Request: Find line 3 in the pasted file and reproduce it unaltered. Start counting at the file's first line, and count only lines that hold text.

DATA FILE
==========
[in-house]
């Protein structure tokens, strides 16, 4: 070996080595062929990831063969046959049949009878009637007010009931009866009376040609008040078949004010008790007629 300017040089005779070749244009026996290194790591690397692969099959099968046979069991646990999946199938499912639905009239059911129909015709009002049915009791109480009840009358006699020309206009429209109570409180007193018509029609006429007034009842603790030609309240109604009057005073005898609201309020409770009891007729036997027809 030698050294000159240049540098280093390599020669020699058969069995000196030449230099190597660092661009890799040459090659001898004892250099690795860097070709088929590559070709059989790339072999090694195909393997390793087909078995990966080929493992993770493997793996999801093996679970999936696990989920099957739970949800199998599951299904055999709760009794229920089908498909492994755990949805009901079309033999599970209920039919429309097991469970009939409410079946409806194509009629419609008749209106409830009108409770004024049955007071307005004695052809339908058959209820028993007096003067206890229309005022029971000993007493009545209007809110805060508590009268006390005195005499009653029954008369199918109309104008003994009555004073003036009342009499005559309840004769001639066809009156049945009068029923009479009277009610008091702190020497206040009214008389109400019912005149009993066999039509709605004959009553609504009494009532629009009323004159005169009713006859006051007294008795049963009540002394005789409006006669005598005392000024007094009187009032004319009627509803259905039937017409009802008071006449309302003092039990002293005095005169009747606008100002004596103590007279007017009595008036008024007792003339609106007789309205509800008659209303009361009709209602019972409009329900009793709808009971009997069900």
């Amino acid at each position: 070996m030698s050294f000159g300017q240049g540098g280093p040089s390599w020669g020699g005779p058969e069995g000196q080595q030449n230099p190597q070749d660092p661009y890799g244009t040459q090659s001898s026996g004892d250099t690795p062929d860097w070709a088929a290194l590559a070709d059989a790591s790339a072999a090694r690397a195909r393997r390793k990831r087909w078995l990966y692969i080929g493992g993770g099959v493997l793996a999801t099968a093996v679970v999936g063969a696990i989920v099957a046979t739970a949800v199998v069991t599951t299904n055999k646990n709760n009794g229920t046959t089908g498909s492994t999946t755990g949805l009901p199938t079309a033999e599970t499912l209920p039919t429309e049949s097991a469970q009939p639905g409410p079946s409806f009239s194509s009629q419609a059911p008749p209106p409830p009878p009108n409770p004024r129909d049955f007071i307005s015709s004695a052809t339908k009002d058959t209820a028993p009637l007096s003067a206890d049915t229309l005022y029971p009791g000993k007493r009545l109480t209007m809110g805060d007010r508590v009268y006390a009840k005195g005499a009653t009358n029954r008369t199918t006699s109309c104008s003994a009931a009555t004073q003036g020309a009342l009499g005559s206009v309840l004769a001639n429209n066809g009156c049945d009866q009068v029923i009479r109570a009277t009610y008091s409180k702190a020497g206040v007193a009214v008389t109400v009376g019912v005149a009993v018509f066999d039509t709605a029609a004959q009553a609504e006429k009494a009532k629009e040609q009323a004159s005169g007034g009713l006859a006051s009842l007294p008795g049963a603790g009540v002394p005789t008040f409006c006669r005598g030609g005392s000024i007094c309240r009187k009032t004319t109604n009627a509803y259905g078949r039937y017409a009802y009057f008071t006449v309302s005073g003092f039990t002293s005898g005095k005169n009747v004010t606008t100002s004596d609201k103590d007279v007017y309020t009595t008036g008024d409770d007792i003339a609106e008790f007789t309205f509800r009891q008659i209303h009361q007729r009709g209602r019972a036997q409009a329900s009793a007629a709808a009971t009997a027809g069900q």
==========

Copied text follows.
């Amino acid at each position: 070996m030698s050294f000159g300017q240049g540098g280093p040089s390599w020669g020699g005779p058969e069995g000196q080595q030449n230099p190597q070749d660092p661009y890799g244009t040459q090659s001898s026996g004892d250099t690795p062929d860097w070709a088929a290194l590559a070709d059989a790591s790339a072999a090694r690397a195909r393997r390793k990831r087909w078995l990966y692969i080929g493992g993770g099959v493997l793996a999801t099968a093996v679970v999936g063969a696990i989920v099957a046979t739970a949800v199998v069991t599951t299904n055999k646990n709760n009794g229920t046959t089908g498909s492994t999946t755990g949805l009901p199938t079309a033999e599970t499912l209920p039919t429309e049949s097991a469970q009939p639905g409410p079946s409806f009239s194509s009629q419609a059911p008749p209106p409830p009878p009108n409770p004024r129909d049955f007071i307005s015709s004695a052809t339908k009002d058959t209820a028993p009637l007096s003067a206890d049915t229309l005022y029971p009791g000993k007493r009545l109480t209007m809110g805060d007010r508590v009268y006390a009840k005195g005499a009653t009358n029954r008369t199918t006699s109309c104008s003994a009931a009555t004073q003036g020309a009342l009499g005559s206009v309840l004769a001639n429209n066809g009156c049945d009866q009068v029923i009479r109570a009277t009610y008091s409180k702190a020497g206040v007193a009214v008389t109400v009376g019912v005149a009993v018509f066999d039509t709605a029609a004959q009553a609504e006429k009494a009532k629009e040609q009323a004159s005169g007034g009713l006859a006051s009842l007294p008795g049963a603790g009540v002394p005789t008040f409006c006669r005598g030609g005392s000024i007094c309240r009187k009032t004319t109604n009627a509803y259905g078949r039937y017409a009802y009057f008071t006449v309302s005073g003092f039990t002293s005898g005095k005169n009747v004010t606008t100002s004596d609201k103590d007279v007017y309020t009595t008036g008024d409770d007792i003339a609106e008790f007789t309205f509800r009891q008659i209303h009361q007729r009709g209602r019972a036997q409009a329900s009793a007629a709808a009971t009997a027809g069900q």